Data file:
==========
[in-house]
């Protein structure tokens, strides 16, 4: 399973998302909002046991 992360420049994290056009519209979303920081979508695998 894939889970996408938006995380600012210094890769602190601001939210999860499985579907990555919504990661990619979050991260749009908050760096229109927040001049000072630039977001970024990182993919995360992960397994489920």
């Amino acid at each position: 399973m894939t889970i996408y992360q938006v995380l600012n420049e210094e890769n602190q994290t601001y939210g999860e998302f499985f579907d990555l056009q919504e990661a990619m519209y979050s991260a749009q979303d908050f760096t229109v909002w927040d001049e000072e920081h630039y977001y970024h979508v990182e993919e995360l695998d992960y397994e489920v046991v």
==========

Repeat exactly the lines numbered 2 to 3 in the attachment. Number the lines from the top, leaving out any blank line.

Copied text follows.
């Protein structure tokens, strides 16, 4: 399973998302909002046991 992360420049994290056009519209979303920081979508695998 894939889970996408938006995380600012210094890769602190601001939210999860499985579907990555919504990661990619979050991260749009908050760096229109927040001049000072630039977001970024990182993919995360992960397994489920």
């Amino acid at each position: 399973m894939t889970i996408y992360q938006v995380l600012n420049e210094e890769n602190q994290t601001y939210g999860e998302f499985f579907d990555l056009q919504e990661a990619m519209y979050s991260a749009q979303d908050f760096t229109v909002w927040d001049e000072e920081h630039y977001y970024h979508v990182e993919e995360l695998d992960y397994e489920v046991v």